The Xbox One version of Quantum Break was primarily tested for the purpose of this review.
Whilst Remedy isn’t exactly known for publishing a steady stream of titles, but rather putting them a few years apart, they’ve always been known to deliver influential narratives that also build upon incredibly deep lore and worlds, and our journey through the world of Quantum Break begins in Riverview, where the laws of time and space are about to shatter. As time breaks down following the events of a disastrous experiment, Jack Joyce must use his newly acquired powers in order to fix time before the world is frozen forever. But Jack isn’t unopposed, and Paul Serene, with the power of his company, Monarch Solutions, follows Jack in his every footstep as the two sides battle over the fate of time itself.
Storytelling is often an aspect of game design that takes the backseat, but Remedy’s entry into the current generation is as strong as you’d expect from them considering their previous works. Not only are central characters like Jack Joyce (played by Shawn Ashmore) and our antagonist Paul Serene (played by Aidan Gillen) well developed and interesting, but thanks to the live action series we are also aided by a strong selection of secondary characters, who get way more development than a traditional game within the game’s genre would give its supporting casts.But how is the story itself? Time travel is an easy thing to mess up, whether it’s in literature, games or film. Quantum Break however is the type of story that takes its concepts and storylines very seriously, and dedicates itself to supporting the world that the narrative sets up. Thanks to the additional support of the live action episodes the game does not only give its story the breathing room it simply could not have done without, but its dynamic and the addition of multiple possibilities throughout the plot create the kind of experience that we’ve come to expect from Remedy. However, if there would be any issue that I’d have to point out, it would have to be the fact that the game often gives you too much information about upcoming events, making certain events and decisions lose the impact that they would’ve had with less hindsight on the player’s end.In essence, Quantum Break is pretty much to Xbox what Uncharted 4 is to the PS4. This is a prime example of taking great advantage of the hardware the system has provided. In the opening moments of the game the sheer detail in the environments and characters is already incredibly apparent, with a great amount of work put into creating a realistic environment, up to the smallest details. Walking around through offices and other interiors were some of my favorite moments due to the fact that I could slowly make my way through the game world as I gathered all the little details that I came across along the way. Analyzing Quantum Break’s visual fidelity is more of a game of picking out the negative aspects, as its visual presentation is very impressive.However, there are a few drawbacks depending on how you view them. One of my biggest gripes with the filmic presentation of the game is its excessive use of filmic grain. Rather than providing a soft layer of filmic grain the filter acts more as an excessive layer of noise, which is especially notable in darker sequences and even in the ending cards of each act. Unfortunately, this addition cannot be turned off as a setting.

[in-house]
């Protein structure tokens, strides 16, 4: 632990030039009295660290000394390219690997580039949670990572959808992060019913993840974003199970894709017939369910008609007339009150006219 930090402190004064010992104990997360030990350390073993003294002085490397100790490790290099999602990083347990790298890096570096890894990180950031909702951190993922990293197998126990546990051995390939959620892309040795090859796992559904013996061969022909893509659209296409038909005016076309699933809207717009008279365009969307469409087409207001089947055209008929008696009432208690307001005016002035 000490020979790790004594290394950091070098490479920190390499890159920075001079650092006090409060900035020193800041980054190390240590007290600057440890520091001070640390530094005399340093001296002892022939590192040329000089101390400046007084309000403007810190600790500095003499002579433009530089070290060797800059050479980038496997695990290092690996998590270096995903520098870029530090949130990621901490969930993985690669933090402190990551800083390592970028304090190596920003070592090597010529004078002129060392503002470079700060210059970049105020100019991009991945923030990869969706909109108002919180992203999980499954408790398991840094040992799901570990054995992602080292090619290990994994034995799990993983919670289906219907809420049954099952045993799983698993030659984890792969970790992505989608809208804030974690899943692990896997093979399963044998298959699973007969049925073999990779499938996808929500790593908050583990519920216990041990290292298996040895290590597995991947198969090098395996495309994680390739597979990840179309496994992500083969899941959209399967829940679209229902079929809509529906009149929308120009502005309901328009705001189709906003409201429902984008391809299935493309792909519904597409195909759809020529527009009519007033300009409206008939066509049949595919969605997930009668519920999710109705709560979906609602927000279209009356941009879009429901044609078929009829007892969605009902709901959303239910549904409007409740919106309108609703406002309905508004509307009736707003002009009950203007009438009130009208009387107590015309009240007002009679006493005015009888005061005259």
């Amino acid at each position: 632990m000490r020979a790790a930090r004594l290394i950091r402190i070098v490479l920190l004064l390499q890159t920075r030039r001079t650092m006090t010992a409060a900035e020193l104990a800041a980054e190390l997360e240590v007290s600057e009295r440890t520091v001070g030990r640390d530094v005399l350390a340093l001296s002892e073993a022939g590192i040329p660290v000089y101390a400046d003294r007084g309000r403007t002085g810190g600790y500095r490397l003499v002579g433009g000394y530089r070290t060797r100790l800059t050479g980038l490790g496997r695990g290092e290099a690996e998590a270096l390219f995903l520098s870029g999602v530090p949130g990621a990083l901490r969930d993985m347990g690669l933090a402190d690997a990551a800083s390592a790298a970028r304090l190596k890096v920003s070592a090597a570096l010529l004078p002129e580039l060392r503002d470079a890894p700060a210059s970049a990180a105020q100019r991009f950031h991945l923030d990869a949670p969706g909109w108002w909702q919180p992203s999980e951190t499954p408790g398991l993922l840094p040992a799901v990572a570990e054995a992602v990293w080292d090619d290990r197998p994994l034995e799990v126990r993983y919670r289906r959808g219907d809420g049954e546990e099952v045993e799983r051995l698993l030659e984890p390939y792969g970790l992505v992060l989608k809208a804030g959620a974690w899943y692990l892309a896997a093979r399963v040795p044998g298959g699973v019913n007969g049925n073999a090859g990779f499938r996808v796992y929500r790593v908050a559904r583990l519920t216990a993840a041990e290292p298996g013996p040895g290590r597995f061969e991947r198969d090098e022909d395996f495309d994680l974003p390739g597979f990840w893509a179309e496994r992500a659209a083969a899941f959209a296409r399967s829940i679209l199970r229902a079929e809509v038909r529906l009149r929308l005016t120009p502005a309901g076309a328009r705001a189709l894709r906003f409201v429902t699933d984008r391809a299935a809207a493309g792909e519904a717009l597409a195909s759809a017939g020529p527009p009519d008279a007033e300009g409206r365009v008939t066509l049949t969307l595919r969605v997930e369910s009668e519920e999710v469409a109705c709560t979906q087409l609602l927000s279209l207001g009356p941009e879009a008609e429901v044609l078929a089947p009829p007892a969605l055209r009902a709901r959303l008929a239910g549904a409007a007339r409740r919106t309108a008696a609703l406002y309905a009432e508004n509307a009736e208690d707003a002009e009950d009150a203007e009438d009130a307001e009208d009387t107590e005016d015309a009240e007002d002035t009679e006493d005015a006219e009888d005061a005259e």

As noted earlier, character models are incredibly detailed, and the likenesses of each actor and actress are spot on, though the facial animations are sometimes a bit stiff, which normally would be fine on its own, but when transitioning from gameplay to live-action or vice-versa the gap of facial movement becomes much more apparent. Player/character movement animations share similar issues, where the transitions between animations aren’t as fluid as they could be, despite the fact that individual animations are well-made. Despite these issues, the texture and lighting design (apart from certain interactions with character models) excel in quality.The team at Remedy has always been known for their filmic experiences, yet the question always remains how this translates to gameplay design. Whilst at first glance Quantum Break may seem like a straightforward third-person shooter, its core is actually a little bit different than you’d expect. Whilst gunplay is most definitely a huge aspect within the gameplay design of Quantum Break, its supporting foundations is built upon the use of Jack’s time-based powers, which are used both offensively and defensively, along with their uses for traversal.